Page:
“Is it the be all and end all? No, probably not but I would certainly not change anything about my time. You have got to back yourself to be in the 10% of players that do get the second contract. I had my mind made up when I knew I could go away that I was going to go. That experience of academy, reserve and first team football in a full time environment is something you can't buy or gain without having been there.”
“You learn more than just the technical skills of being a footballer. You learn about the right choices to make in your lifestyle when you're off the pitch and even away from the club. You get to see first hand what it takes to get in a first team and learn from players who have been there and done it.”
“What I will say is that if you don't have the chance to go at 16, the dream isn't over. You have just always got to play at highest level possible and keep pushing and working hard. There are a lot of players now going away later on in their careers, maybe after gaining first team experience and some after years of playing in the LOI.”
JM - Tell me about your international career with Ireland, what games/tournaments/qualifiers have you played in?
“I've played for Ireland from U15s up to U19s. I'm not sure exactly how many caps I have but it would be around 40. I've been blessed over that time to have played against some of the best teams in Europe. I have also played with some great players who have now gone on to do really well at their clubs and are only getting better.”
“In my year at Under 17s we qualified from the first phase of European qualifiers and we were then seconds from qualifying for the European Championship when a last minute goal by Denmark knocked us out in the second phase. News had come through that Denmark had drawn with Greece and we had qualified which turned out not to be true.”
“We had already started celebrating. It all came to a halt and our dreams were over when we found out that Denmark had scored. I played two years at Under 19 and played in the first phase of qualifying in the second year which we qualified from. That campaign included a 2-2 draw against a very good Germany team in a game nobody gave us a chance to get a result from. I was also lucky enough to have played with a lot of the other Belvo lads during my time.” (Sean Kavanagh, Pierce Sweeney, Adam Evans, Darragh Lenihan, Danny Rogers, Eoin Hyland.)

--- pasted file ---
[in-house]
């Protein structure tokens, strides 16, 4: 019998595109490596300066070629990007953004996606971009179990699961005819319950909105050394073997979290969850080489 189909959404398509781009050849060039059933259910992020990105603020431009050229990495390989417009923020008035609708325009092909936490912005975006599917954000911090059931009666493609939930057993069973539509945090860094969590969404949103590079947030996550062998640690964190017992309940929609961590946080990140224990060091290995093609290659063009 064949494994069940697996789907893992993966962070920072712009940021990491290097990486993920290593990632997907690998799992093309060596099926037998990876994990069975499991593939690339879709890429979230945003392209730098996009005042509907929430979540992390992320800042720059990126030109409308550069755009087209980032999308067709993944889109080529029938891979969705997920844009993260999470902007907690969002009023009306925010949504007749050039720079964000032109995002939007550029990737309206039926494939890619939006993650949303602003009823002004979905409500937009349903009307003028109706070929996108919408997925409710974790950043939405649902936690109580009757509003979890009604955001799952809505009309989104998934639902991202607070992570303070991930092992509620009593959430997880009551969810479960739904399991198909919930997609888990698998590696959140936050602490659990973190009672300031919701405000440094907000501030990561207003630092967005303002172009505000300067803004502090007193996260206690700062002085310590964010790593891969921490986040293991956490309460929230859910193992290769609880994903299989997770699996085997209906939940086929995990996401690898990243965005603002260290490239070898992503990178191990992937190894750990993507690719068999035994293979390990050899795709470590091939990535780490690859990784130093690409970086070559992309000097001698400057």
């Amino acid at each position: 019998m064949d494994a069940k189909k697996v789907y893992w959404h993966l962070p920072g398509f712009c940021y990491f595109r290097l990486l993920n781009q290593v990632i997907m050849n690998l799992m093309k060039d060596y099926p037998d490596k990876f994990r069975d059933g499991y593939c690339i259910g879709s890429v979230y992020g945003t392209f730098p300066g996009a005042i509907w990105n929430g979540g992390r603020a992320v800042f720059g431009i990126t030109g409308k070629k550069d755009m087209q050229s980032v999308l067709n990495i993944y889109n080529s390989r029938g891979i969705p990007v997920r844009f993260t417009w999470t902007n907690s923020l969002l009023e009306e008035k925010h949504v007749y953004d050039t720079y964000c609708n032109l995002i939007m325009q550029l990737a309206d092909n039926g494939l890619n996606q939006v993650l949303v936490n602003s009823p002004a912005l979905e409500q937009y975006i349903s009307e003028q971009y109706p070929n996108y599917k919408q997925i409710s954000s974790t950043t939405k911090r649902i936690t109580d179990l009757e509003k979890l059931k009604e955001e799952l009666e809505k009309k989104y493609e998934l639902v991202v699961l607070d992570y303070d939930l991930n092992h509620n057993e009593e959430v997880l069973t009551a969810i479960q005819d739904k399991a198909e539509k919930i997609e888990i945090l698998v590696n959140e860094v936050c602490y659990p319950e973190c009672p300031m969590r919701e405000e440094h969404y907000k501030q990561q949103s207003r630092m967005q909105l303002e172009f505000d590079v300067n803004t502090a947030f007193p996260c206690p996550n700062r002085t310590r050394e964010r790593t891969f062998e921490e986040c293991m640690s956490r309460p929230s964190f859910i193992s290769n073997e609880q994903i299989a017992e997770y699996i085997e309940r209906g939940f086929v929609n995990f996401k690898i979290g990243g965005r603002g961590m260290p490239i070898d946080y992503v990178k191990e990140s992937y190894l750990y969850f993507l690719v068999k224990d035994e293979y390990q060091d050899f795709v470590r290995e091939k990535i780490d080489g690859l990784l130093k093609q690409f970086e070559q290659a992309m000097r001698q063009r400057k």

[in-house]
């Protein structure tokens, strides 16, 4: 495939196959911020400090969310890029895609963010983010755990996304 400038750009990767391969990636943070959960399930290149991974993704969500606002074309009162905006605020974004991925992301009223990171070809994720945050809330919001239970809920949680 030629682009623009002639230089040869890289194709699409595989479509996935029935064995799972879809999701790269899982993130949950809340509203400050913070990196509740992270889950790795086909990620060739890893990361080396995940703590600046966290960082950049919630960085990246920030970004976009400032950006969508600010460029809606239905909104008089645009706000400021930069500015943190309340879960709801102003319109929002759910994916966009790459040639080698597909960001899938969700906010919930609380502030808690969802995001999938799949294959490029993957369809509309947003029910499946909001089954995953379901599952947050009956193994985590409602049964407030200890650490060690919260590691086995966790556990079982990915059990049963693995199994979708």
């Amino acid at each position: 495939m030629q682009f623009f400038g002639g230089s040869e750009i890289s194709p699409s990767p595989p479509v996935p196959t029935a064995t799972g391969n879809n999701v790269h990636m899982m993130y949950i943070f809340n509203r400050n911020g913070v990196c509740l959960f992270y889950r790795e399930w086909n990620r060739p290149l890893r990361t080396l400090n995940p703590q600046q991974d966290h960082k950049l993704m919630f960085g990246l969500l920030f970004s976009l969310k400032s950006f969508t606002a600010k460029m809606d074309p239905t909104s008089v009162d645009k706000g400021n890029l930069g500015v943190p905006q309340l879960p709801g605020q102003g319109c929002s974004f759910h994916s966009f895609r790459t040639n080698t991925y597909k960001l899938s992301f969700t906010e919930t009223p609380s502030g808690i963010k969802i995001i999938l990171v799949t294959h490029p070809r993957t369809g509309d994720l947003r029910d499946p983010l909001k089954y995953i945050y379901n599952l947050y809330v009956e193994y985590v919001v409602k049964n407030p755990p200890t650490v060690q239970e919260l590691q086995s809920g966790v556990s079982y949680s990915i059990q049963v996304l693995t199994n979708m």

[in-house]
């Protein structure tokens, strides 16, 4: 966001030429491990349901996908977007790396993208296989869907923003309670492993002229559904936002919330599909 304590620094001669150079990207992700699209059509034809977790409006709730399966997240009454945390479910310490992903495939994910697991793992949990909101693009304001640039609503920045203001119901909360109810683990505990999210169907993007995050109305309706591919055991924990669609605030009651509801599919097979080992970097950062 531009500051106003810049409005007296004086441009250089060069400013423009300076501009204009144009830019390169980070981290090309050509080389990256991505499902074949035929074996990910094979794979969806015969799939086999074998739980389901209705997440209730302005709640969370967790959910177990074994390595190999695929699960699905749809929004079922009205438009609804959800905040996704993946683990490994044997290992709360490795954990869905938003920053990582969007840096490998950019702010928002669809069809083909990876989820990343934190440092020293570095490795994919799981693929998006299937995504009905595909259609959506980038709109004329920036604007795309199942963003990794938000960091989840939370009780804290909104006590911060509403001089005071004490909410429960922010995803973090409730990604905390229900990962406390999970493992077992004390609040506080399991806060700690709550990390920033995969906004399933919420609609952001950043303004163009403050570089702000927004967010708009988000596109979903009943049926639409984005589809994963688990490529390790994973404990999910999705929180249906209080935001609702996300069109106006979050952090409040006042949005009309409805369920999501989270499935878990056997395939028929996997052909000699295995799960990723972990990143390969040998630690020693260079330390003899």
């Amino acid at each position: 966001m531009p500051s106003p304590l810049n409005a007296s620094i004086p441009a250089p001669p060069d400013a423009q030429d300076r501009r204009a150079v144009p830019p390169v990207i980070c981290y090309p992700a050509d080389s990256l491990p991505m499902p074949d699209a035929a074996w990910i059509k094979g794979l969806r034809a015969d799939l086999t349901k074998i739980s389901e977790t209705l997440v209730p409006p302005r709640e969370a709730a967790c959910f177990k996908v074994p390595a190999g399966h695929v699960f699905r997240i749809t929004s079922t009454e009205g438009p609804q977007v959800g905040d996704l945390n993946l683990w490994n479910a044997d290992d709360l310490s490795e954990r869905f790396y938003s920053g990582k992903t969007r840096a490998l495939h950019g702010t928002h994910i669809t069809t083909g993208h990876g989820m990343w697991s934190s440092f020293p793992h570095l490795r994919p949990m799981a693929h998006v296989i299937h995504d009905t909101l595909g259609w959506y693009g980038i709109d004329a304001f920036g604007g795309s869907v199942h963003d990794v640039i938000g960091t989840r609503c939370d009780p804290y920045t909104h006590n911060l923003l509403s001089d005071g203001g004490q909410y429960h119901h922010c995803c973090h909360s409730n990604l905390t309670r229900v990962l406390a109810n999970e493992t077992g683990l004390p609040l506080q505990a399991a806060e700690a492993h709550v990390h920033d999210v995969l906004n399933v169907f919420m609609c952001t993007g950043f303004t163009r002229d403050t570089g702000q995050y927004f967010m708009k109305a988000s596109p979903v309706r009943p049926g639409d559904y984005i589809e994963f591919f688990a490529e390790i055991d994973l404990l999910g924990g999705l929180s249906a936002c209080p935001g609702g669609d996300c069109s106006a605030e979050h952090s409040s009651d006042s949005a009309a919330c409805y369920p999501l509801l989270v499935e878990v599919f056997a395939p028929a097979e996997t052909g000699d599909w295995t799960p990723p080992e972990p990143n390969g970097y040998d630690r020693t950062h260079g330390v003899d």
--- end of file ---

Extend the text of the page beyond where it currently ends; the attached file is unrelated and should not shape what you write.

JM - So you came home and signed for Athlone, having spoken to a number of LOI manager, why Athlone and what has pre-season and the start of the season been like?
“My agent rang a few of the managers in the league. I met with a few of them but I had no real first team experience and with the managers not really knowing me, I was offered trials at a few clubs. I played in a trial game for Dundalk which Mick Cooke and Harry Kenny watched. After the game I spoke with Mick and he said he was interested in signing me. I then met up with Mick and liked what he had to say about what he had in mind for me and Athlone.”
“I felt it was a club that I had a good chance of playing a lot of football for and finally gaining that all important first team experience. The stability of knowing there was an offer on the table from a manager who was really interested in signing me was the main reason I signed for Athlone.”
“Pre-season has been very well and we have a great group of lads and we have all gelled well as a squad with a lot of new players. I have really enjoyed playing and getting a consistent run of games which I have rarely had over the last 4 years.”
JM – What are your hopes for the season?
“My main hope for the season is to get back enjoying my football. Sometimes you can get caught up too much in football and lose the one reason you first ever start playing football, the simple fact that you love playing.”
“At times you can see football as a just a job, rather than getting paid to do what you love. People outside the game read what's in the papers and how the top players live but those players are a very small minority of footballers. Football isn't that glamorous at all levels. Hopefully now that I'm enjoying my football, I will start performing well and hopefully achieve things with Athlone.”
JM – Finally, what are your hopes for the future?
“I hope eventually to go back to England and I’m hoping the LOI can provide the springboard I need to get back over there. But I’m also hoping for a good season personally and to for the club to have a good season. It’s our first season back in the Premier Division for a long time.”
“Becoming a footballer has always been what I have wanted to do and that has never changed. I might be going the long way about it but the end product never changes. I still work every day at training and in matches the same as I always have to try and make a living out of what I love doing. For me there could be no better reward than getting paid to do what you really love every day for as long as I can.”
2008-2010 Belvedere FC SFAI U14 Cup
2010-2011 Derby County SFAI U15 Cup
2011-2013 Hull City FAI U17 Cup
2013-2014 St. Mirren DDSL U17 Premier winner
2014- Present Athlone Town DDSL U17 League Cup
Belvedere Club Player of Year 2009-10